• Crop rotation: If you plant the same things in the same places over and over, nutrients will be imbalanced. Thus, it’s ideal to mix things up.
  • Organic matter: Chemical fertilizers are common in many African, Asian, or Latin American rural farms. Compost as well as organic mulch are healthier alternatives.
  • Diversity: Different plants contribute different nutrients to the soil. Having a diverse mix of them increases genetic diversity and resilience.
  • Cover crops: Don’t just plant one crop in an area. Strategic cover crops can infuse the soil with more diverse nutrients.

The thing that really concerns me is climate change. Does this help?

Help fight climate change? Yes! In two ways.

First, it helps those who are most vulnerable to the effects of climate change be resilient. Remember how rural farmers in environmentally exploited countries are the first to suffer from climate change? This helps them adapt to what’s happening around them so they can still grow food and feed their families.

But of course, that’s not all. Regenerative agriculture additionally puts a “do not disturb” sign on the soil. (Not literally, of course.) If a farmer is practicing minimal soil disturbance, that soil builds organic matter, allowing it to better retain water. That soil can also absorb carbon, helping keep the Earth cooler.

Plant With Purpose widely promotes regenerative agriculture

Plant With Purpose widely promotes regenerative agriculture

Is it just me, or does regenerative agriculture seem like a no-brainer? Does it cost anything?

That’s probably one of the most exciting things about it. The Rodale Institute published an especially enthusiastic paper saying “we don’t have to wait for technological wizardry: regenerative organic agriculture can substantially mitigate climate change now!”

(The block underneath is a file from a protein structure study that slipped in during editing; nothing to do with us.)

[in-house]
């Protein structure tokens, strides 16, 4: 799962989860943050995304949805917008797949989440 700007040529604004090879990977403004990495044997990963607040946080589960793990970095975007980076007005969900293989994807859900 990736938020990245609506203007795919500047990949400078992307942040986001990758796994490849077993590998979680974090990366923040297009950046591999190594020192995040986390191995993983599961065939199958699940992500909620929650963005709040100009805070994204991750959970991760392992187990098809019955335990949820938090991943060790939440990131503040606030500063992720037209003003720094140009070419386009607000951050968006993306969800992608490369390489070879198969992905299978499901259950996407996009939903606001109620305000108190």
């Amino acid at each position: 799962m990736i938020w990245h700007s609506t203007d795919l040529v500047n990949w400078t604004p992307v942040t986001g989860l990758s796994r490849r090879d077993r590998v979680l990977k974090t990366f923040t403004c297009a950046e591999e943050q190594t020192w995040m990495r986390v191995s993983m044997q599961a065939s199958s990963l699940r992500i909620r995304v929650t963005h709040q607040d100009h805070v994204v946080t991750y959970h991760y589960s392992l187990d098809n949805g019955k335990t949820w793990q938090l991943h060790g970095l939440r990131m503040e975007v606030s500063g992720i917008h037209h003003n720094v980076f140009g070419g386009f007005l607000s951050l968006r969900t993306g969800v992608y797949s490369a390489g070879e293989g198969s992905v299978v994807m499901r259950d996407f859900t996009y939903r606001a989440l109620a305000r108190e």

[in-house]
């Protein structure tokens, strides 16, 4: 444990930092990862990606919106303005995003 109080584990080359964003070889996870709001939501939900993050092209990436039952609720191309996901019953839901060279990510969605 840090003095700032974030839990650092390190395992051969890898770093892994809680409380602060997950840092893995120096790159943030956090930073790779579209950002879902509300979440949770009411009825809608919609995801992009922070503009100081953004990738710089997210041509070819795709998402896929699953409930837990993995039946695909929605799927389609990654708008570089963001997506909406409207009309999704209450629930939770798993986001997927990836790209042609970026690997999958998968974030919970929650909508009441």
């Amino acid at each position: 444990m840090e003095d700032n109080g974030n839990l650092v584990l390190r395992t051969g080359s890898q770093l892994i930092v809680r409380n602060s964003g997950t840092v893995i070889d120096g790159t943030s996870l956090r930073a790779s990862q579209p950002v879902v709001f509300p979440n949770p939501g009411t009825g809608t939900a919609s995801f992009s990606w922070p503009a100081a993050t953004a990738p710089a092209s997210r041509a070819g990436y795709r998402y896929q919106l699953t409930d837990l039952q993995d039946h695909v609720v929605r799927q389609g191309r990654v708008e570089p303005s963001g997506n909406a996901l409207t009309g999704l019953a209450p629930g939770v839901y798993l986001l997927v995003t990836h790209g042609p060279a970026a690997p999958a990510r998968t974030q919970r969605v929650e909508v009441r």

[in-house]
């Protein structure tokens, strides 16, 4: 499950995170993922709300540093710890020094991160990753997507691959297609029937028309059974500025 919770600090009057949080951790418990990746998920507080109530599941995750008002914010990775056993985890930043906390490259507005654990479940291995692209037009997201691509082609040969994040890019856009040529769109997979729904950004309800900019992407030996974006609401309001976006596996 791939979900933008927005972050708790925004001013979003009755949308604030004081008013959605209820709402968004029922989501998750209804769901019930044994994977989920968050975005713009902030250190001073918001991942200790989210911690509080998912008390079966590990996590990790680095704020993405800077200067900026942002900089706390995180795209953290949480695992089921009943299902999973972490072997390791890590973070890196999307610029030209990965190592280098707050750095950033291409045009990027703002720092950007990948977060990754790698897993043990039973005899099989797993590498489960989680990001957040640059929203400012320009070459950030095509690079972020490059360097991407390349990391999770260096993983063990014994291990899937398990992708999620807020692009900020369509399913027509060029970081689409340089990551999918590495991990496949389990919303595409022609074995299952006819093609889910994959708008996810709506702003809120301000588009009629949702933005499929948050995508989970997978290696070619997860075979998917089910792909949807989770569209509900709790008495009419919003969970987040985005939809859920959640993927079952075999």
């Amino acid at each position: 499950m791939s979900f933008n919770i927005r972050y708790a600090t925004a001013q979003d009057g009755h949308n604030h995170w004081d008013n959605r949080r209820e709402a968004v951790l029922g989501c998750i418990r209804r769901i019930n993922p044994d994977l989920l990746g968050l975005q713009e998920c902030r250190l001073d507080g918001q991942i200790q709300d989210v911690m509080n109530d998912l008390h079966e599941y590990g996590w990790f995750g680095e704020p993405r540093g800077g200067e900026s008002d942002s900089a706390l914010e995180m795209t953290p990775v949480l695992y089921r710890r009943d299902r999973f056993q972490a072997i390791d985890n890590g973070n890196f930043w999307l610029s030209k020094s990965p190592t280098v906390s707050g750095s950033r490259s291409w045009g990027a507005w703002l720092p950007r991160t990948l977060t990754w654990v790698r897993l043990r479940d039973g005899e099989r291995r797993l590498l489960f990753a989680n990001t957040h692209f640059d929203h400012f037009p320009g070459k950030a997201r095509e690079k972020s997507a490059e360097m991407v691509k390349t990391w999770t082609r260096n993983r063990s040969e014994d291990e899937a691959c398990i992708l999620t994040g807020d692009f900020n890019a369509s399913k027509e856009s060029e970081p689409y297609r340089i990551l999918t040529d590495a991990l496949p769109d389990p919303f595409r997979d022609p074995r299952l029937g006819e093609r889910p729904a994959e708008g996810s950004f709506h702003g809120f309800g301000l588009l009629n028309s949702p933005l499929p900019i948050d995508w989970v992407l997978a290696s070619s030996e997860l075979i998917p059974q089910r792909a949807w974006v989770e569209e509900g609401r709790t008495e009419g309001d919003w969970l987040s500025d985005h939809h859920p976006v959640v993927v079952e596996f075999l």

Compared to the field of different climate solutions out there, regenerative agriculture is fairly accessible. It gives the grassroots farmer a significant role to play in the effort to fight climate change. To her, it certainly means protecting the planet and feeding her family go hand-in-hand. It’s a win-win situation.

I like regenerative agriculture! How can I promote it?

Regenerative agriculture really helps us see how knowledge is power when it comes to sustainability. In short, regenerative agriculture isn't a technological innovation. It’s not a shocking discovery. It simply takes getting the knowledge and skills out there to rural village after rural village.

You can help spread the knowledge about why it’s so important by talking about it. By joining the numerous voices excited about this solution, you help increase people’s willingness to invest in it financially.

And you can invest in it financially yourself. Plant With Purpose’s model is based on giving rural communities the skills and knowledge they need to heal their land and feed their families. To make a donation or a recurring partnership, just follow this link!